Raj Patel Sr. of Plainfield Township, Penn., was riding on the back of a motorcycle on a dirt road on the morning of Jan. 26 with his cousin in Anand, India, when the earthquake hit.

Suddenly the two were jolted off the bike. Patel, 65, said he thought it was a flat tire. Later he learned it was a 7.9 magnitude earthquake centered about 200 miles north in Bhuj.

The next day, Patel went to the city of Ahmedabad to visit family and saw hundreds of dead bodies scattered throughout the city.

Ahmedabad is about 150 miles southwest of Bhuj, the desert town at the center of the massive earthquake.

"This was the first time I saw something like this in my life," said Patel, who was in India for several weeks visiting family. He returned Jan. 29. "When I saw the rescue workers bring out the bodies from under the rubble, I could not eat all day. It made my stomach hurt."

He said no one in his family was injured.

India hasn't experienced such a devastating earthquake since August 1950, when a 8.5 magnitude quake killed 1,538 people. This earthquake stretched at least 1,200 miles into neighboring Pakistan, Nepal, Bhutan and Bangladesh.

Patel's son, Raj Jr., and Dr. Rajen P. Oza are establishing a relief fund for the people in India who lost family, friends and property. The money will go toward a group called BAPS Care International.

Oza, whose office is in Wilson, lost a cousin in the town of Vastrapur.

"My cousin went in between the slabs of the building to save her daughter," Oza said. "She moved her daughter out of the way and was crushed by the building. It's a tragedy. I will definitely help others who have lost loved ones like myself."

For Patel Sr., this was a once-in-a-lifetime experience.

While in Ahmedabad, Patel saw thousands of people sleeping, crying and bleeding in the streets. He saw children eating scraps of food off the ground.

"People are basically living on the streets," he said.

His worst memory is of a little girl with blood covering her body and a mother being pulled out of a 10-story building that sank to four stories.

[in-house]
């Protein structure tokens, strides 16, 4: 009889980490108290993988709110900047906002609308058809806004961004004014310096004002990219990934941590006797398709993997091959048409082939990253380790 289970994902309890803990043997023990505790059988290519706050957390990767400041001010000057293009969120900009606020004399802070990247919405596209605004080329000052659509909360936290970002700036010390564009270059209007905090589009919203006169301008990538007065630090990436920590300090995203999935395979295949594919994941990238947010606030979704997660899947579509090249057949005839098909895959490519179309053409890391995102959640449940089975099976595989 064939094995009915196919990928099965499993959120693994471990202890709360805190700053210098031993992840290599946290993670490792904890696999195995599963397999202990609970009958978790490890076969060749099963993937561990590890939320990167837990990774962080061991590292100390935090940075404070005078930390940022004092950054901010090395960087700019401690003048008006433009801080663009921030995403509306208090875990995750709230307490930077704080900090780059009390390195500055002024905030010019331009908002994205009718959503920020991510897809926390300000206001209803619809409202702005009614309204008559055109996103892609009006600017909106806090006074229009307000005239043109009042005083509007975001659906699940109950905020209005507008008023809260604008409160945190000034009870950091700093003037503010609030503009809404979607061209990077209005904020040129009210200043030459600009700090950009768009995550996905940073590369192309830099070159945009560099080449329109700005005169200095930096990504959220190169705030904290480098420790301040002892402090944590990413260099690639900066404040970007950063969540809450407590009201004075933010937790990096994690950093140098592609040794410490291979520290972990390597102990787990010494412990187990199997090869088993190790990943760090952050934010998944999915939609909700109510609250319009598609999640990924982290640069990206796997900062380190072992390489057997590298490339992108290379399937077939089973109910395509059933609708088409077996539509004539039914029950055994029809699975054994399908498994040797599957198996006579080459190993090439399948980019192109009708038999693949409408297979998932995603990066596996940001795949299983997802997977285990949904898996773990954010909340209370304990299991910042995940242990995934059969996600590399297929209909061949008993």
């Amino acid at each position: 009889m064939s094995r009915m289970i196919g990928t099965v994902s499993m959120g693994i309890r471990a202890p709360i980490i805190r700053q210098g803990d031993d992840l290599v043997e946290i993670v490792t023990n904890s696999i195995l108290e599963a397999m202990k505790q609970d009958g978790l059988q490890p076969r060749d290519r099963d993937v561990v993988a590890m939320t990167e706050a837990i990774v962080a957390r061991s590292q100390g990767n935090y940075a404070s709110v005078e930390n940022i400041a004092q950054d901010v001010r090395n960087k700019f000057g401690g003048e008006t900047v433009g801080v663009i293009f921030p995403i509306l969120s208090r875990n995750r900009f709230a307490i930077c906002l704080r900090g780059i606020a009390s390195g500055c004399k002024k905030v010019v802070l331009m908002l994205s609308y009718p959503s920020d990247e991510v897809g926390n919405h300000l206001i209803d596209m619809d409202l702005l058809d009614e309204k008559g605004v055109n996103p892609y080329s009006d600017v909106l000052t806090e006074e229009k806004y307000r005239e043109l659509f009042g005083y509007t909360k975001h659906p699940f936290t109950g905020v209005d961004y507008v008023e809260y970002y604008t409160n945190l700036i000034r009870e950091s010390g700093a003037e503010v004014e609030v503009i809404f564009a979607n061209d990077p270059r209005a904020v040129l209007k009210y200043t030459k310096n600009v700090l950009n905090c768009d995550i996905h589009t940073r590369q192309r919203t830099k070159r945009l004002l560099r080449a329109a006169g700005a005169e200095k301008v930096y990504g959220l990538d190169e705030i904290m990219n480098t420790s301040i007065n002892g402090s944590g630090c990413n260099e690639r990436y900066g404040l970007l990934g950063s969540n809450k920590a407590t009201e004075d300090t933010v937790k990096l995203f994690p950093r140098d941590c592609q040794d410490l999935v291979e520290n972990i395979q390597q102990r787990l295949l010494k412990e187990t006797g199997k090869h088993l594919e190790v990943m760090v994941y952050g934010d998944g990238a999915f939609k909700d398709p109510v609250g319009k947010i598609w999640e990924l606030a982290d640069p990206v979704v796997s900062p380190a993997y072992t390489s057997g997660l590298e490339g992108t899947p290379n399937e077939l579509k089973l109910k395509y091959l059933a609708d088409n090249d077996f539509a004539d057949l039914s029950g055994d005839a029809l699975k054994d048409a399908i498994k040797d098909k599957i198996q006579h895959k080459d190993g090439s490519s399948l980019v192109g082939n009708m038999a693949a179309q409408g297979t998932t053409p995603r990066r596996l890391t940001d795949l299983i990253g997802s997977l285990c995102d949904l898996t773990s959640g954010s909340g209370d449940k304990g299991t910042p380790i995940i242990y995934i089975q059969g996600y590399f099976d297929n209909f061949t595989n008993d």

"I saw that little girl being pulled out, and I thought 'Oh my God, that poor little girl.' But her arm moved, and I knew then she was OK," he said. "Then the mother came out. But there are others who didn't make it."

Patel said about 90 rescue workers from Switzerland brought construction supplies and rescue dogs to aid in the mission. He said the workers removed debris while pulling out survivors and corpses.

"Since there are so many people in the streets without homes, there is not much room to cremate the bodies," he said.

About 90 percent of the buildings in Gujarat are destroyed, Patel said. The buildings that remain standing are leaning "like the Tower of Pisa."

Patel brought back two Indian newspapers showing photographs of bodies in the streets. The Jan. 27 edition of Gujarat Samachar said of 400 people scheduled to get married, half died and half are still being accounted for.

In the Jan. 28 edition of the same newspaper, a full-page ad highlights about 10 people looking for relatives who are missing.

On the morning of Jan. 29, Patel returned to the States, but until then, Patel Jr. hadn't heard from him since the earthquake.

"I was worried for three days," he said. "If he didn't came back [on the 29th], I was going to use the little bit of money I have and go get him."

Patel Jr. said his cousin in Ahmedabad called him Jan. 29 while Patel Sr. was in the air. "I was glad to get that phone call."

On the night of Jan. 29, Patel Sr. arrived at Kennedy International Airport in New York and hugged his son, wife and grandchildren.

"I was happy to be home with my family," Patel Sr. said with a smile.

To help relief efforts in India, call 1-800-301-5594 or visit www.baps-care.org. Checks may be mailed to BAPS Earthquake Relief Fund, P.O. Box 891449, Dallas, Texas, 75389-1449. All donations are tax deductible.